Viennese chocolate cake

Peter Flynn

Sacher Café 🔗

Sacher is the name of one of the most famous hotels in Vienna, which is where I had this cake first. It was 1973 and I’d been on a student demo over some vitally significant political point which I now forget :-) and one of our marching companions was an apprentice chef from the kitchens at the hotel. He suggested Kaffee und Kuchen before our Bier, and I came away with a recipe…which I now know isn’t original (he would have been fired), but tastes just as good.

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Makes 1. Serves 8. Heat your (fan) oven to 180°C. Prep time: 1 hour. Cooking time: 45 minutes.

Although it is very rich, the eggwhites keep the mixture light, so that we can weigh it down again with the extra load of icing. Eat with Wiener Mélange, the coffee flavoured with figs that the Viennese are [in]famous for. This makes one 8" cake.



  • 180 g caster sugar
  • 180 g unsalted butter
  • 8 large eggs | separated, whites beaten until stiff
  • 180 g strong dark chocolate [at least 70% cocoa]
  • 125 g plain flour
  • 50 g ground almonds


  • 2 tbsp apricot jam
  • 180 g strong dark chocolate [more of the same strong dark chocolate (that’s 12oz so far, so you’d better buy a whole pound of the stuff so you have some to nibble at as well)]
  • 125 ml thick double cream
  • 3 capfuls brandy
  • 1 tbsp icing sugar [optional] [for decoration]
  • 1 tbsp cocoa [optional] [for decoration]



  1. Beat the butter and caster sugar together hard until they go pale and fluffy. This takes serious elbow-grease, so use a mixer if you have one. Don’t be tempted to use a blender, as the blades will wreck the mixture.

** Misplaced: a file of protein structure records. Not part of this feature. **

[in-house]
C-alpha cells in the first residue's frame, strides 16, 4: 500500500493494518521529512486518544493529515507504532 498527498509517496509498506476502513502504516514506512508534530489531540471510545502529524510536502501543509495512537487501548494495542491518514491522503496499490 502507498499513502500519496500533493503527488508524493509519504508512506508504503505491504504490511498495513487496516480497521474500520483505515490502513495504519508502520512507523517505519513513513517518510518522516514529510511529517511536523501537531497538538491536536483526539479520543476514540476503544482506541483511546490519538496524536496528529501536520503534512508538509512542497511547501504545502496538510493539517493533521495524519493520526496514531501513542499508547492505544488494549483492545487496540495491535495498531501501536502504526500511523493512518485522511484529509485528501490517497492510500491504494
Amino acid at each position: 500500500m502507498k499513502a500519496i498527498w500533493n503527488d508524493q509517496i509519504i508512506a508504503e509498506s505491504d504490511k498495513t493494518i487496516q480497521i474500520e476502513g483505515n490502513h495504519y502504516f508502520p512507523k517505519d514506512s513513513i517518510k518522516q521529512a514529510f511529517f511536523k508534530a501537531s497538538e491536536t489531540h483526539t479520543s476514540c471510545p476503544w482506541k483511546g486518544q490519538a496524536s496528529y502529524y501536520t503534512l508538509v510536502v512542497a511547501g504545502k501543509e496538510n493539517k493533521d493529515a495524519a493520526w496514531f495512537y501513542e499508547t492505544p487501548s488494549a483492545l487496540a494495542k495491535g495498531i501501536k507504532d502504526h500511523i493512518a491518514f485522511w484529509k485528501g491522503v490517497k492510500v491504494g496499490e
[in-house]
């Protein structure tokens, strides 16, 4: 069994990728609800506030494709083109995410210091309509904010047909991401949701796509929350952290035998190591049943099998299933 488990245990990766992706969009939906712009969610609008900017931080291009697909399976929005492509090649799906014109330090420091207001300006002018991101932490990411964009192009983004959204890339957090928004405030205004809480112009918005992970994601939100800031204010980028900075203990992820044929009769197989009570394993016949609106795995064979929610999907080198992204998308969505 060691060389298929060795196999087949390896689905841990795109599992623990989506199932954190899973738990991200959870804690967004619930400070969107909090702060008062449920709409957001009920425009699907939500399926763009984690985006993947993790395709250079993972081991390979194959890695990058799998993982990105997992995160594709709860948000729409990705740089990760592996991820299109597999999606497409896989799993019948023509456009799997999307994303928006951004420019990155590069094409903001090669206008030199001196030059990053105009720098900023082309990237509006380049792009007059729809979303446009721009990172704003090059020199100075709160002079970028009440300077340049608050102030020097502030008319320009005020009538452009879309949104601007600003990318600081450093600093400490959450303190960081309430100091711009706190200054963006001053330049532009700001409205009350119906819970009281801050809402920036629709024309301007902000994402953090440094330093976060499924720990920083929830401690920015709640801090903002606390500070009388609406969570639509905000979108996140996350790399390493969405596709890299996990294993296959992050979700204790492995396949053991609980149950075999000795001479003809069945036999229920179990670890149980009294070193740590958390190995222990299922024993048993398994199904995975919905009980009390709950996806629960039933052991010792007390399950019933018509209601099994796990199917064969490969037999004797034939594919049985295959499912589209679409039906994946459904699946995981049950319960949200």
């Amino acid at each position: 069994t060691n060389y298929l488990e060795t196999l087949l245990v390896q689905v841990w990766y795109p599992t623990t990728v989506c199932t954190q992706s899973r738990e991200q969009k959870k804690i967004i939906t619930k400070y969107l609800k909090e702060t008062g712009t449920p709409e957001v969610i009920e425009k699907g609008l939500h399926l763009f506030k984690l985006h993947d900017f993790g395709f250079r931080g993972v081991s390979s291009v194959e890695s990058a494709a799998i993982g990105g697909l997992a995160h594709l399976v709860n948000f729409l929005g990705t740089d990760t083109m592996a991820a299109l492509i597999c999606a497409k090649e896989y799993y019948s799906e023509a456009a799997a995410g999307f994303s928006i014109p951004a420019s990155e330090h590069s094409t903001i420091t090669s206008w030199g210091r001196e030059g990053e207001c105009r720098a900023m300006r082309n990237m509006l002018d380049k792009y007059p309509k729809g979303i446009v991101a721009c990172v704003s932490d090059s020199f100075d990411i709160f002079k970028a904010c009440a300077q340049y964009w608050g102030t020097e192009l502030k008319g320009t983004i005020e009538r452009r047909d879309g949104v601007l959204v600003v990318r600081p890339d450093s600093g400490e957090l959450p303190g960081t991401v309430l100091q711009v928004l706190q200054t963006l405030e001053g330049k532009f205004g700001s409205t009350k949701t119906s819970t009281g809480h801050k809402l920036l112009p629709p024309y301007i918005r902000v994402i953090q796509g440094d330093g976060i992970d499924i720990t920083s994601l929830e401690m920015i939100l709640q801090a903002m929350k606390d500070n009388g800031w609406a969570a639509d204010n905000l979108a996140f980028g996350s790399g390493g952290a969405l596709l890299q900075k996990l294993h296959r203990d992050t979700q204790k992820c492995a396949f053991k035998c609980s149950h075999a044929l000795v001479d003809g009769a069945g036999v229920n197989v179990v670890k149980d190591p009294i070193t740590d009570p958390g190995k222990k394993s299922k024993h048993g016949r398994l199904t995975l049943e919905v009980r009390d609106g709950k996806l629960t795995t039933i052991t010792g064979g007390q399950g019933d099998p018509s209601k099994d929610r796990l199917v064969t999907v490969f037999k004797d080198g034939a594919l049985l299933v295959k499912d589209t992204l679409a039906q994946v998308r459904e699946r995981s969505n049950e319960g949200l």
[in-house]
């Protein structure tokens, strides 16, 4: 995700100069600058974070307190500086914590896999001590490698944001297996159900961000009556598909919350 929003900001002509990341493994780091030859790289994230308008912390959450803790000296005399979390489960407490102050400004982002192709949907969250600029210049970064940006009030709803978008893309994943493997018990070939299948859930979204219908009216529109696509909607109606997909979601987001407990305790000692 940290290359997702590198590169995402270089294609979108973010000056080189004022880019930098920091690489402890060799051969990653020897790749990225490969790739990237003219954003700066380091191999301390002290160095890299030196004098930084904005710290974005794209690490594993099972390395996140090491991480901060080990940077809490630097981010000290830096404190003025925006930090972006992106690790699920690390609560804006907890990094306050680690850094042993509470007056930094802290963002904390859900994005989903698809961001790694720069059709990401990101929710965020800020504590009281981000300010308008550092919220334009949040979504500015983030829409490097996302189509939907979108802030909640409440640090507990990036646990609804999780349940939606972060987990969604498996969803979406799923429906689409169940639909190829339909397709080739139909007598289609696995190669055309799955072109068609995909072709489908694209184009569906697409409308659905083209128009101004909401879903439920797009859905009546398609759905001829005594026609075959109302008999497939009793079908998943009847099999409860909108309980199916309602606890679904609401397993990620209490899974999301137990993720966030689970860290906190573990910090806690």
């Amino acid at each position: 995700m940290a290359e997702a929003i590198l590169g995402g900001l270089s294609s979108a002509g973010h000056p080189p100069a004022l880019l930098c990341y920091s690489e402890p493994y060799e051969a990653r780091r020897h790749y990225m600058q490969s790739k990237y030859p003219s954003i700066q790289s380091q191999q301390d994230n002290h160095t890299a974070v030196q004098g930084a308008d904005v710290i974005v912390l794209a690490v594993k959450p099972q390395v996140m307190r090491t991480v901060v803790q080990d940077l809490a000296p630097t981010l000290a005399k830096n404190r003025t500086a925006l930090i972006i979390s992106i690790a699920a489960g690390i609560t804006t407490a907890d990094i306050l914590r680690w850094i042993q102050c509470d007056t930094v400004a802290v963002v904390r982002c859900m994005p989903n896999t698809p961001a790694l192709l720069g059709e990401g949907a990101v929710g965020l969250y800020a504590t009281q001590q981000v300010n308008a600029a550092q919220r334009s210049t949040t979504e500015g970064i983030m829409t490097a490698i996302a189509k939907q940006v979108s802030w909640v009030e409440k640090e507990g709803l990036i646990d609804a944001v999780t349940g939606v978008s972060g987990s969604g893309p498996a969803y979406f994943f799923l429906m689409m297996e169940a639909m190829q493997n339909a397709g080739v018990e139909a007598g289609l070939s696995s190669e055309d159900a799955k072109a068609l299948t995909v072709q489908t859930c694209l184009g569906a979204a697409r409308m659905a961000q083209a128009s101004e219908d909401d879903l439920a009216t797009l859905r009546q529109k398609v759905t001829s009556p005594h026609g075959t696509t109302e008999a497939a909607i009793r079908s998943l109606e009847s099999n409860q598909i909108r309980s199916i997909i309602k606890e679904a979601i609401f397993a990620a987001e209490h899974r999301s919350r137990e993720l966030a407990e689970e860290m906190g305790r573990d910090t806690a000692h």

2. Add the yolks one at a time, beating in well.

  3. Melt the chocolate and let it cool a bit (without solidifying again) then stir it into the butter/sugar/egg mix very gently.

  4. Add the flour and almonds, stir well but still gently.

  5. Finally, fold in the beaten whites, taking care not to collapse the bubbles.

  6. Pour into a deep 8″ non-stick cake tin (or an old one lined with buttered and floured greasproof paper) - these cakes with high egg content stick like glue to the sides of baking tins.

  7. Bake in a moderate oven for 45 minutes. Test by sliding a sharp thin knife blade into it at an angle: if it comes out clean then it’s done. If there are sticky traces on the blade then give it another 15 minutes.

  8. Leave it cool for 2 minutes, then tip out onto a cake rack and let it go cold.


  1. Spread the apricot jam thinly over the top and sides. Make sure it is not runny but thick and sticky, to give a key for the icing to adhere to.

  2. Heat the cream over a gentle flame, and add the brandy little by little so as not to make the cream separate.

  3. Break up the chocolate and add to the cream in bits, stirring regularly to help it melt. The mixture will thicken, keep stirring until it ceases to be runny.

  4. Put the cake on a revolving stand and pour the icing over it while you turn the cake, so that you get a very thick even coating over the top and sides.

  5. If you’ve got a blowbag for cocoa or icing sugar, decorate it...

Now you can put your feet up and read the paper with the morning coffee…

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